Health Care for LGBTQ+ Youths is Confused by Contradictory Laws

Two Republican-led states handed down contradictory decisions just hours apart on Friday regarding bans on gender-affirming health care for minors, adding to the legal unpredictability nationwide of a historic wave of new laws.

COLUMBIA, Missouri — A judge recently ruled against Texas’ ban on gender-affirming health care for minors, while a separate Missouri judge let a similar ban take effect, confusing yet again where American transgender youths could receive medical treatment.

The contradictory decisions were handed down just hours apart last Friday, in two Republican-led states. They added to the unfolding legal unpredictability nationwide of a historic wave of new laws this year targeting LGBTQ+ rights.

Underscoring the fast-changing legal landscape, Texas swiftly appealed to keep its new restrictions on track to take effect Sept. 1, when it would become the largest state in the U.S. to enforce a ban on gender-affirming care for youths and certain adults.

“Across the country, countless transgender youth are having their well-being threatened and their lives uprooted by dangerous and unconstitutional bans,” said ACLU attorney Elizabeth Gill, who represented families and doctors challenging the Texas ban in court.

More than twenty other states have adopted laws banning some gender-affirming care for minors; some have not yet gone into effect or may have been put on hold by legal action in the courts.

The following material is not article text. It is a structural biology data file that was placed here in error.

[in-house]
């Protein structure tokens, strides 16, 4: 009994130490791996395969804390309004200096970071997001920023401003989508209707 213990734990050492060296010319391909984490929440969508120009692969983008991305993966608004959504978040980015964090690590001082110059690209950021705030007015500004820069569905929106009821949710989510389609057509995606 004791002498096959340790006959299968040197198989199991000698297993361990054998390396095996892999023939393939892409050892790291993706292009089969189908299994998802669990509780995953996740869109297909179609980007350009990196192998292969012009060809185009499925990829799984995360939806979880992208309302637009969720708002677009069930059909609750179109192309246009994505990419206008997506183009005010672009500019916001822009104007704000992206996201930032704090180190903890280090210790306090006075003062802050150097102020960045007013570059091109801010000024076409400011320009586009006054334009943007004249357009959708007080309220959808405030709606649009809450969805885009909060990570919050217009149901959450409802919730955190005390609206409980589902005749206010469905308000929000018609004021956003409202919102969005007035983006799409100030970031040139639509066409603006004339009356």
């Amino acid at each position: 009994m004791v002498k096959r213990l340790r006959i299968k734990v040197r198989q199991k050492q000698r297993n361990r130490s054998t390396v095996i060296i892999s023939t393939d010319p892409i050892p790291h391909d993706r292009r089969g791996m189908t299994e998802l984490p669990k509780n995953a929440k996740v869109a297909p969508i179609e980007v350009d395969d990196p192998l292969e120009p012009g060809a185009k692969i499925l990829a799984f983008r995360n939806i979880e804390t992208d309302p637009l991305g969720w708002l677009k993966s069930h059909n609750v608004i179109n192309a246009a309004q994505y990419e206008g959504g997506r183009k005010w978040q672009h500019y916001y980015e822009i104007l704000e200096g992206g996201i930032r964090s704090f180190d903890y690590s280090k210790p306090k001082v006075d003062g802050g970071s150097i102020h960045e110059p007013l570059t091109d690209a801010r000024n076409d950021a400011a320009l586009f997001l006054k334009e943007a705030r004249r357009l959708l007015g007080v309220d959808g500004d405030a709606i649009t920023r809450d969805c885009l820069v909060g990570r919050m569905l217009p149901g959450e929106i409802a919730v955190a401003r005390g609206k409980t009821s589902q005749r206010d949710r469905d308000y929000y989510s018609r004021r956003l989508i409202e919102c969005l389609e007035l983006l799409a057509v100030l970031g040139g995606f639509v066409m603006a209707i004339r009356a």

The essence of the controversy surrounding these new law is that the may prevent transgender minors from accessing hormone therapies, puberty blockers and transition surgeries. This despite the fact that medical experts say such surgical procedures are rarely performed on minors.

Texas State District Judge Maria Cantu Hexsel (D) agreed with a group of families who argued the ban would violate parents’ rights, and have devastating consequences for transgender children and teenagers who would be denied prospective treatments recommended by their physicians.

Judge Cantu Hexsel also ruled Texas’ ban would discriminate against transgender children and would violate doctors’ ability to follow “well-established, evidence-based” medical guidelines under threat of losing their rights of choice.

Texas officials immediately filed an appeal with the state’s Supreme Court, putting the lower ruling on hold for now. In a prepared statement, the Texas attorney general’s office said it would “continue to enforce the laws duly enacted by the Texas Legislature and uphold the values of the people of Texas.”

In Missouri, St. Louis Circuit Judge Steven Ohmer’s ruling means that beginning on Monday, health care providers are prohibited from providing gender-affirming surgeries to children; minors who began puberty blockers or hormones before Monday will be allowed to continue on those medications, but other minors won’t have access to those drugs.

Some adults will also lose access to gender-affirming care. Medicaid will no longer will cover treatments for adults, and the state will not provide those surgeries to prisoners.